Otillia Elizabeth Mason Beaureguard was a proper lady. In an age where ladies were beginning to wear skirts that revealed their nether regions, Miss Tilly continued to wear her button up Oxford shirts with a proper skirt that fell to a precise three and a quarter inches above her ankle. On Sundays, the holy day, Miss Tilly wore her mother's own black lace veil as she entered the vestibule, as was proper. Lonely, but proper.
Miss Tilly also kept a proper house, and every morning she swept the accumulated dust from the ceiling to wood floors out the front door, onto the porch, and out into the yard, just like her mother had done every day of her life, and her grandmother before that, all the way back to the first proper Walker lady.
Elton Burnside marched up Miss Tilly's sidewalk as if he owned the place, his cane tapping out a staccato rhythm. She waited for him, remembering the years in school when Elton would pull her pigtails and try to kiss her. Always in trouble, Elton Burnside took every reprimand and setback in stride, laughing as he sat in detention or got paddled. Miss Tilly's mother had always said that the Burnsides were trouble, but Miss Tilly wondered if that was really true. Elton had never been proper a day in his life, and it certainly wasn't proper for him to set foot on her porch.
"You stay right there, Elton Burnside!" She held up the broom as a warning. Elton stopped at the bottom step and took off his hat respectfully. Miss Tilly glared at him.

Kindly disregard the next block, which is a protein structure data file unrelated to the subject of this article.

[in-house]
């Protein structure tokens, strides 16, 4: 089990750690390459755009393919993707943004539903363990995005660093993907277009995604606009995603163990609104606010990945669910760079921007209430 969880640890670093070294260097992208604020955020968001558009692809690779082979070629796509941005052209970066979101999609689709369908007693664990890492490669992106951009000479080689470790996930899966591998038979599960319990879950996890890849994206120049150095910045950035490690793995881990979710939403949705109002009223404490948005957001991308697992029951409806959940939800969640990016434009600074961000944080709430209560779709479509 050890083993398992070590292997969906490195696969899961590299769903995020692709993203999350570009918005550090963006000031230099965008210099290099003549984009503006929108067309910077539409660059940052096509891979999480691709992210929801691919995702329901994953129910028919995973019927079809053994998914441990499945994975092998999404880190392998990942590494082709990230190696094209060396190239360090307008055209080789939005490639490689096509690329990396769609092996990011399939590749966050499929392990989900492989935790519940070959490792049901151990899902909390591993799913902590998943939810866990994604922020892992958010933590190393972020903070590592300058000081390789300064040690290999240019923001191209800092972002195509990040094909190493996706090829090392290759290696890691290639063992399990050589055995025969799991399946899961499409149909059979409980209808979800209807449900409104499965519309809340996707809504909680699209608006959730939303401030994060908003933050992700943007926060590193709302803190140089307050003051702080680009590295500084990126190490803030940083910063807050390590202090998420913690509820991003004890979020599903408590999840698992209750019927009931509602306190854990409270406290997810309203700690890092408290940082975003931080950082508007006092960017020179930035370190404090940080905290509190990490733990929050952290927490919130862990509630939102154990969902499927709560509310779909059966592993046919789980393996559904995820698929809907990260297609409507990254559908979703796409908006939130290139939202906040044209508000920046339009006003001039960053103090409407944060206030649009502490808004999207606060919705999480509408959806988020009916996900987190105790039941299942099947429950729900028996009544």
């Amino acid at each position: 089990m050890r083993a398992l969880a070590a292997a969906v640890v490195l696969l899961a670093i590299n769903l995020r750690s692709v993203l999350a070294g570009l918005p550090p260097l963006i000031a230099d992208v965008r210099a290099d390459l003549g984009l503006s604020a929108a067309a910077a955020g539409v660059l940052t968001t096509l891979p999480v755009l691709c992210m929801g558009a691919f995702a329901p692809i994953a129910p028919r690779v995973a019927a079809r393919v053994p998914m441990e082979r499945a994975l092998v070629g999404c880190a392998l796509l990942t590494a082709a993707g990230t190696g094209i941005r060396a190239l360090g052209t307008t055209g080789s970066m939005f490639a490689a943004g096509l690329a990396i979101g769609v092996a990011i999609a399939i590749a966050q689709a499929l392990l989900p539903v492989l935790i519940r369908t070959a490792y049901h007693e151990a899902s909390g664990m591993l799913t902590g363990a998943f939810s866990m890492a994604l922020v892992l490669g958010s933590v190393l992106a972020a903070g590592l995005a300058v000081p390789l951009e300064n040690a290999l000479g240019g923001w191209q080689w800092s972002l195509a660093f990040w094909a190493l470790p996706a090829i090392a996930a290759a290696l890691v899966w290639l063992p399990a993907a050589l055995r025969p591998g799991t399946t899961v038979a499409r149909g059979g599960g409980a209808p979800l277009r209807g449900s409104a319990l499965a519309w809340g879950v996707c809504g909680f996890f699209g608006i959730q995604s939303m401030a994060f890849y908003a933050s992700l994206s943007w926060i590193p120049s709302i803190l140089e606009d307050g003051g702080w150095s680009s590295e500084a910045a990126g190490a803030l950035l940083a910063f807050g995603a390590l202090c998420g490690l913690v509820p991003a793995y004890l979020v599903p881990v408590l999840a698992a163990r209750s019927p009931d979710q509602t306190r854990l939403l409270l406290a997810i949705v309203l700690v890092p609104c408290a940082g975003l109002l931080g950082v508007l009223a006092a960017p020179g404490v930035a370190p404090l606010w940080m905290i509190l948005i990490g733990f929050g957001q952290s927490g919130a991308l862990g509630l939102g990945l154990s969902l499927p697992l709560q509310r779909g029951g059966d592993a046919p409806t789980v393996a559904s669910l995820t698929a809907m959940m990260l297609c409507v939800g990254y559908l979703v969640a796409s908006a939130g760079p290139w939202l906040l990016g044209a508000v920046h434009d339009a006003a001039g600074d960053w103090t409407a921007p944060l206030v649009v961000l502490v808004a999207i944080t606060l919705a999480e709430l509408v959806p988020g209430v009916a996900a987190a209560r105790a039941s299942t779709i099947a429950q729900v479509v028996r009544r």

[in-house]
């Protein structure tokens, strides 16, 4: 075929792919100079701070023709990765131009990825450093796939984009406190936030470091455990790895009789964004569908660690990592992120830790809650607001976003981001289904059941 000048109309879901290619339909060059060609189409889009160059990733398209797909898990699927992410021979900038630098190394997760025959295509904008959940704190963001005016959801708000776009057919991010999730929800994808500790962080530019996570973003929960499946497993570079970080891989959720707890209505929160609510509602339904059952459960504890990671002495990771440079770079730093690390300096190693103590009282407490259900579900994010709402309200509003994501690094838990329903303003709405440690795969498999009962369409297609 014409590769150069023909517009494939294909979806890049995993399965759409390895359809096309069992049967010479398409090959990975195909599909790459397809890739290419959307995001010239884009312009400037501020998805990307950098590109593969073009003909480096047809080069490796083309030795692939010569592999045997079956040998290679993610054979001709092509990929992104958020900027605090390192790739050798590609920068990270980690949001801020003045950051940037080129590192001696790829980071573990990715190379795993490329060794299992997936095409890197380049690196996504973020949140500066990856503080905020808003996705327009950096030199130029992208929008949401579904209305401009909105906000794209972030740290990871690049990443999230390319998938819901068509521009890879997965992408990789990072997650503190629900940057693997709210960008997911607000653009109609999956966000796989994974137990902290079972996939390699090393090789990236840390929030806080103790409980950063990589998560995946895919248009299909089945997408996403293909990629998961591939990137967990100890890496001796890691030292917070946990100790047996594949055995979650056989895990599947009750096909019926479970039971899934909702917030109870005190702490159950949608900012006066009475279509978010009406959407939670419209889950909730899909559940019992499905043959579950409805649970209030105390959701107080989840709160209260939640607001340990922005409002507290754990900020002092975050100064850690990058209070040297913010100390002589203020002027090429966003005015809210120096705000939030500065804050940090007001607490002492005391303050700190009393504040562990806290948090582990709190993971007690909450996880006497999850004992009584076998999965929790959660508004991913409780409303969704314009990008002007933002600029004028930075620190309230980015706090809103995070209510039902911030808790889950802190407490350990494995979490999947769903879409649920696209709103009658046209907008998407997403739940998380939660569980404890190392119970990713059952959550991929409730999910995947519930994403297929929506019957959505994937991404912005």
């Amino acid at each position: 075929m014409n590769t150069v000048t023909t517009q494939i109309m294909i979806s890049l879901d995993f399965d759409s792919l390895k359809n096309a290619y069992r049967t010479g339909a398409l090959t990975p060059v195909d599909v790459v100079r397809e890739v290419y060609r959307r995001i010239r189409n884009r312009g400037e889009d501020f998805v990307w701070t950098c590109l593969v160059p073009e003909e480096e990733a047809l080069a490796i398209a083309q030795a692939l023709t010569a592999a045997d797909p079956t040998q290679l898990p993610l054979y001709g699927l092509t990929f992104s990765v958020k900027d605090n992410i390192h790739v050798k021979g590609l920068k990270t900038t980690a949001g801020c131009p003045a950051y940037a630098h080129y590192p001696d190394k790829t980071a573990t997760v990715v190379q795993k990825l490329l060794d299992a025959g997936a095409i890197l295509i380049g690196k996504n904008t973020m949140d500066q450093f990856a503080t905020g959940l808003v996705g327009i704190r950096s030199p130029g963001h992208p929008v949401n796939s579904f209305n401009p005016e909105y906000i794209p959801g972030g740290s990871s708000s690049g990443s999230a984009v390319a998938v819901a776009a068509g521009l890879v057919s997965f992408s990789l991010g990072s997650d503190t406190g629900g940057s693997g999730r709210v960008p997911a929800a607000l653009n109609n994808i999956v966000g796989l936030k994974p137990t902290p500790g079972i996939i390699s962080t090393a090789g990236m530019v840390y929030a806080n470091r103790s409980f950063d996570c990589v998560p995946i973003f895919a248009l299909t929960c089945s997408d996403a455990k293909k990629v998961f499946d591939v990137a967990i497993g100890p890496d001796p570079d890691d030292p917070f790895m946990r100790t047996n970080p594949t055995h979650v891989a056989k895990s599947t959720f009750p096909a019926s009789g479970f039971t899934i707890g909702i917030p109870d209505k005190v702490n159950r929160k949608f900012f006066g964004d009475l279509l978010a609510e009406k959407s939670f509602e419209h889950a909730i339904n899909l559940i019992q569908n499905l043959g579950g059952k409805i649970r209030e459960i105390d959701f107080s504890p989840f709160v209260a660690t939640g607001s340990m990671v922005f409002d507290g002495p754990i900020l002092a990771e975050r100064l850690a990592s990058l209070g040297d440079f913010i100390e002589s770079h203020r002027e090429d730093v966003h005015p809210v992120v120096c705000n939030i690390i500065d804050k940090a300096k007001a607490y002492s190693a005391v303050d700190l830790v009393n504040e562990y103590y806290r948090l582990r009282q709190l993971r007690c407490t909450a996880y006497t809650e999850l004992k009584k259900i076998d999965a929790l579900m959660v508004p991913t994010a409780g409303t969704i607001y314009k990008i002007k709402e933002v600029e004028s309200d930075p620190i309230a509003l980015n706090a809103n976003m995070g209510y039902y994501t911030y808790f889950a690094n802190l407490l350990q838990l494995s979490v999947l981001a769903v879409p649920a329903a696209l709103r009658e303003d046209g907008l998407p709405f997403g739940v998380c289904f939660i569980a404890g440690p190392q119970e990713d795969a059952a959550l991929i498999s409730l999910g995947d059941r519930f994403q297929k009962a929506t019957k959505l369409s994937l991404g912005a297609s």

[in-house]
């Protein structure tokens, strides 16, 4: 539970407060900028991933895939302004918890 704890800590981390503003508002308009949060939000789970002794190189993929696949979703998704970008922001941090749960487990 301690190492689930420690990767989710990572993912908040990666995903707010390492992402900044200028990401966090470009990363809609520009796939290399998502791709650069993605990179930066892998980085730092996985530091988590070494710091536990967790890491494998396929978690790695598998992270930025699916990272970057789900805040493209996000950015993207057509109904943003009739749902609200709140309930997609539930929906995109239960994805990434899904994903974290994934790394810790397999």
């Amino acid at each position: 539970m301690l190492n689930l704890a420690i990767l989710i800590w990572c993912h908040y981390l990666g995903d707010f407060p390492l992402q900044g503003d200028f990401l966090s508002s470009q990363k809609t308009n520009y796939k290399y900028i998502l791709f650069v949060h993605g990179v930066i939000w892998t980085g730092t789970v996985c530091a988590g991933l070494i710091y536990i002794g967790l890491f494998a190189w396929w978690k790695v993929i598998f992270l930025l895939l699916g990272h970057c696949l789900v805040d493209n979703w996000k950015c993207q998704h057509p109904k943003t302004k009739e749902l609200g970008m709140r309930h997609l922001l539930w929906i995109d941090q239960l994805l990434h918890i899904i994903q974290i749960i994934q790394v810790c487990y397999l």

"Why, Miss Tilly!" Elton laughed. "Prickly as ever! You come on down here. I have something to give you."
Wary but curious, Miss Tilly took one step, then another, until she stood in front of Elton. As she lifted her eyes to his, he startled her completely by swiftly pressing his lips to hers.
Miss Tilly's face was warmed by the color creeping up her skin, her lips tingling from the kiss. She stared at Elton, shocked.
"I mean to court you, Miss Tilly," Elton gazed at her.
Miss Tilly had always been a proper lady. But maybe it was time for a little impropriety in her life, she thought.
The quotation is from Wuthering Heights by Emily Brontë:
“It was not the thorn bending to the honeysuckles, but the honeysuckles embracing the thorn.”
The prompt is the third definition of the word color.